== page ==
Artículo en Inglés | MEDLINE | ID: mdl-30449283

RESUMEN

BACKGROUND: Cultural competence (CC) in health systems is the ability to provide care to patients with different values, beliefs and behaviors, and to match the care to their social, cultural and linguistic needs. In 2011, the Director-General of Israel's Ministry of Health issued a cultural competence directive to health care providers that sought to minimize health inequalities caused by cultural and linguistic gaps. This study assesses the status of organizational CC in Israeli general hospitals in the wake of the 2011 directive. METHOD: Organizational CC was assessed using a 75-item structured questionnaire based on the 2011 directive and on international standards. Data were gathered via interviews conducted between December 2012 and February 2014. 35 of Israel's 36 general hospitals participated in the study, for a response rate of 97%. A composite CC score was calculated for each hospital as the average of the 75 items in the questionnaire. RESULTS: The average composite score of all the hospitals was low to moderate (2.3 on a scale of 0-4), the median score was 2.4, and the range of composite scores was large, 0.7-3.2. The interquartile range was [1.94, 2.57]. Hospital CC is positively associated with non-private ownership status and location in the southern or central districts. Still, these differences are not statistically significant and immutable hospital characteristics such as ownership status and location account for only 21% of the inter-hospital variation in CC. This suggests that hospital leaders have significant discretion in the priority to be given to CC. Dimensions of CC with relatively low average scores include hospital connections with the community (1.28), staff training on CC (1.35), oral translation (i.e. interpreting) during treatment (1.62), and CC adaptation of human resources recruitment and evaluation (1.64). These areas appear to be particularly in need of improvement. CONCLUSION: The study findings suggest that hospitals and policy-makers can take significant steps to improve CC; these include setting more concrete and measurable implementation guidelines. We conclude with suggestions for policy and practices to improve cultural competence in the health system.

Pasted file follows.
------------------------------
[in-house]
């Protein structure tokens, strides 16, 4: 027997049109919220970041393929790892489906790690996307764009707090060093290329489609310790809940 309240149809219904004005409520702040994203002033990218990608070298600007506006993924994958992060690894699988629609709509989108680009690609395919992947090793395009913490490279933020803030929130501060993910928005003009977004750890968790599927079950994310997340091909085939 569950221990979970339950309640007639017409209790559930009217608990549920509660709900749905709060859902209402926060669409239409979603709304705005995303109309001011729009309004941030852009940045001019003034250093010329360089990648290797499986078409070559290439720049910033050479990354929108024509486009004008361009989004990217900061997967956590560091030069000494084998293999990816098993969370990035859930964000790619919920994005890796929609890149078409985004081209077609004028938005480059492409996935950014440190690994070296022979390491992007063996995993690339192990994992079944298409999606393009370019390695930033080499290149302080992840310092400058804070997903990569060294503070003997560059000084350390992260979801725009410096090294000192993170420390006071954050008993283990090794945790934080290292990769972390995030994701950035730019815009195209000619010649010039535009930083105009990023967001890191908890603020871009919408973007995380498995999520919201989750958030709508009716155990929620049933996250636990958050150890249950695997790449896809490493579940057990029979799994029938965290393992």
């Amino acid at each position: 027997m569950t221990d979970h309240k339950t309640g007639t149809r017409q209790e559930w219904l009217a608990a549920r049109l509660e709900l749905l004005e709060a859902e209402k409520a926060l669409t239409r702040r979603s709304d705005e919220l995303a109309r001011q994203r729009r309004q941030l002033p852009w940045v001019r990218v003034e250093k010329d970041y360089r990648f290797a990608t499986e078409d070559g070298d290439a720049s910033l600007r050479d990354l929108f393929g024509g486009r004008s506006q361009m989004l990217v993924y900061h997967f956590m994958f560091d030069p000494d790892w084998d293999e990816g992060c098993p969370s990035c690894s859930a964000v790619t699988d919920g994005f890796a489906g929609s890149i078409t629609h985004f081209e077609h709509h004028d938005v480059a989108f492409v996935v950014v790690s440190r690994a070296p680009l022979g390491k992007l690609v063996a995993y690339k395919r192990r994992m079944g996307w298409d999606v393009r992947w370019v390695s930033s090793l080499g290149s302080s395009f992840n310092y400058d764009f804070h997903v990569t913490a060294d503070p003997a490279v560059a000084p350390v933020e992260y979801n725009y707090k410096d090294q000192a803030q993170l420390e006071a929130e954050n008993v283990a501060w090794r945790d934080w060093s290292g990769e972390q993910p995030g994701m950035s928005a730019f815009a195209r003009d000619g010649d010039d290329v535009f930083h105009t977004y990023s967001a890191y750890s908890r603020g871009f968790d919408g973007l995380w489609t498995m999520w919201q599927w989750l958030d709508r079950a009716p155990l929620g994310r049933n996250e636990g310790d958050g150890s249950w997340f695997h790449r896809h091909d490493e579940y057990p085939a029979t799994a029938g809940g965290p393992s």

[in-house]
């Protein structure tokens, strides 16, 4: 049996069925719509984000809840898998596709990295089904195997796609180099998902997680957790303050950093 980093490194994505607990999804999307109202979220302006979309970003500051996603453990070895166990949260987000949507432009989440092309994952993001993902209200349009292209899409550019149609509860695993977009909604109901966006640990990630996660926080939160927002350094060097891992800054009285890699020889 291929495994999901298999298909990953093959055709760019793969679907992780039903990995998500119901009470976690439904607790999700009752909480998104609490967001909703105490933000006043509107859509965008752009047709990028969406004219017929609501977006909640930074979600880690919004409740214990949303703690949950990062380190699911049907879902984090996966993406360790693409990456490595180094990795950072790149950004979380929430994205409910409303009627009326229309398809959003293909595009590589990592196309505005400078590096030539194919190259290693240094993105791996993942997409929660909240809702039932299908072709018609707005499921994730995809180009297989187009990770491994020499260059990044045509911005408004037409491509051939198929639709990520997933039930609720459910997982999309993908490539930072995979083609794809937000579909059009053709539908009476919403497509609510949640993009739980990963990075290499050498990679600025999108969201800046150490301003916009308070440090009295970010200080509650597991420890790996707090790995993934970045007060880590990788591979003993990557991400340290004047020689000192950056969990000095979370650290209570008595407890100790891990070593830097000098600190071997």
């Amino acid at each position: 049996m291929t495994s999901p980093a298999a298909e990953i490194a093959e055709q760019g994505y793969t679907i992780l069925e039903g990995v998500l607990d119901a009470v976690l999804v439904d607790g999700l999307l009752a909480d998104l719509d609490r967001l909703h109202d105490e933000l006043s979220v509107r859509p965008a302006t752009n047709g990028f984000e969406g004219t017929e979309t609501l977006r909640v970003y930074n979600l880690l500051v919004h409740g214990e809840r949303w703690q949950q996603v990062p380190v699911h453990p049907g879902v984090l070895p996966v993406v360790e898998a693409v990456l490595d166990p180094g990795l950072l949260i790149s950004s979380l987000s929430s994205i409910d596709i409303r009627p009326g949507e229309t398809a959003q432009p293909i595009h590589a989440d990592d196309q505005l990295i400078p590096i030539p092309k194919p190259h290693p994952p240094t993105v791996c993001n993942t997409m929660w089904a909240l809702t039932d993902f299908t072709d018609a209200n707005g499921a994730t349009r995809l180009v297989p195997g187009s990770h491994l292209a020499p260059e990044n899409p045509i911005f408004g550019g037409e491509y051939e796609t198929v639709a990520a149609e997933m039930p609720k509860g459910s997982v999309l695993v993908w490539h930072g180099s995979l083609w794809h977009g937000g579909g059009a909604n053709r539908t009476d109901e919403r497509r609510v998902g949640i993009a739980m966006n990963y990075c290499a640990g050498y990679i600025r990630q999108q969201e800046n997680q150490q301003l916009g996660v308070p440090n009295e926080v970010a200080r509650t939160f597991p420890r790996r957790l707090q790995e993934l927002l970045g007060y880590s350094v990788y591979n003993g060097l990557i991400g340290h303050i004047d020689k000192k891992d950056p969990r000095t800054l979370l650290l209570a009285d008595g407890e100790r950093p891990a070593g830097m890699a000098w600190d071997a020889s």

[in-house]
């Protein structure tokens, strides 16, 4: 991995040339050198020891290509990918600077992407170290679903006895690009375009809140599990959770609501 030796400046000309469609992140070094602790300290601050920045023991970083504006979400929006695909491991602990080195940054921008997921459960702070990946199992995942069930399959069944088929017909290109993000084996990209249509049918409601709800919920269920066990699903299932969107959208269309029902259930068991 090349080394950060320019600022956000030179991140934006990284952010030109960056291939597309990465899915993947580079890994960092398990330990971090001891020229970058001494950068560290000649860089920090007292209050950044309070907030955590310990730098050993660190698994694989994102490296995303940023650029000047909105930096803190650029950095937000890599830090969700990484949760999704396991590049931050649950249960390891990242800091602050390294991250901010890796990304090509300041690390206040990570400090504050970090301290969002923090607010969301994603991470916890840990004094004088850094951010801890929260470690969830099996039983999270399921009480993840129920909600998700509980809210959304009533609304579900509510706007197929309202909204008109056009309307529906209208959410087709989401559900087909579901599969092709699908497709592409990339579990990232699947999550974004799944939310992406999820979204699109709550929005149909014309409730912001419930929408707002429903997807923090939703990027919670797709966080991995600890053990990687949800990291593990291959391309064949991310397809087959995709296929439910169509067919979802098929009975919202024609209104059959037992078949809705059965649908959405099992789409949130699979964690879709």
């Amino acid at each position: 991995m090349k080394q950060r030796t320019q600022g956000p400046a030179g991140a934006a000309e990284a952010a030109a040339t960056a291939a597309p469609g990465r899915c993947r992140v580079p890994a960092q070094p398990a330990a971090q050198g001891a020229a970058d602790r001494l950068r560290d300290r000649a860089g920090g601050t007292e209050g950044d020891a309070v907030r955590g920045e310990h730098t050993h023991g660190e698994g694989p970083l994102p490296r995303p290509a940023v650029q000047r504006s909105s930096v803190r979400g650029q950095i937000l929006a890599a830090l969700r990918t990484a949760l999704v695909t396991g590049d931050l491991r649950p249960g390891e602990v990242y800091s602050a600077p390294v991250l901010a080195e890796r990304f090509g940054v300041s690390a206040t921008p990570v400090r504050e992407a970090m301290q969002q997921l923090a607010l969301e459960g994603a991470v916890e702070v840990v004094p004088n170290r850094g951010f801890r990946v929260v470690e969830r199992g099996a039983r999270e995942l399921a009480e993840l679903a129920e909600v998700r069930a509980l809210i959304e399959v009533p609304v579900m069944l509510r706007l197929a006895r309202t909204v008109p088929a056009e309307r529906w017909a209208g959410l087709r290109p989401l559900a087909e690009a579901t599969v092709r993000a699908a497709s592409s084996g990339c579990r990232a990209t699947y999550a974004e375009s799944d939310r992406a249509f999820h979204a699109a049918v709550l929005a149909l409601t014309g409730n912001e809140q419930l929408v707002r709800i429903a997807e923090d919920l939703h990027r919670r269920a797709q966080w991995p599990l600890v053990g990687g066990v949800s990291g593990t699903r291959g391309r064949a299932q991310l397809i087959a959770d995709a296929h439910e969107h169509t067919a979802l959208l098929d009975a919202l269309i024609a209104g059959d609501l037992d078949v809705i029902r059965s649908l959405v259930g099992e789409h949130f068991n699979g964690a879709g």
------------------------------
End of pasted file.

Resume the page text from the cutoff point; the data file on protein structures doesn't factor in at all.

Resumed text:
Asunto(s)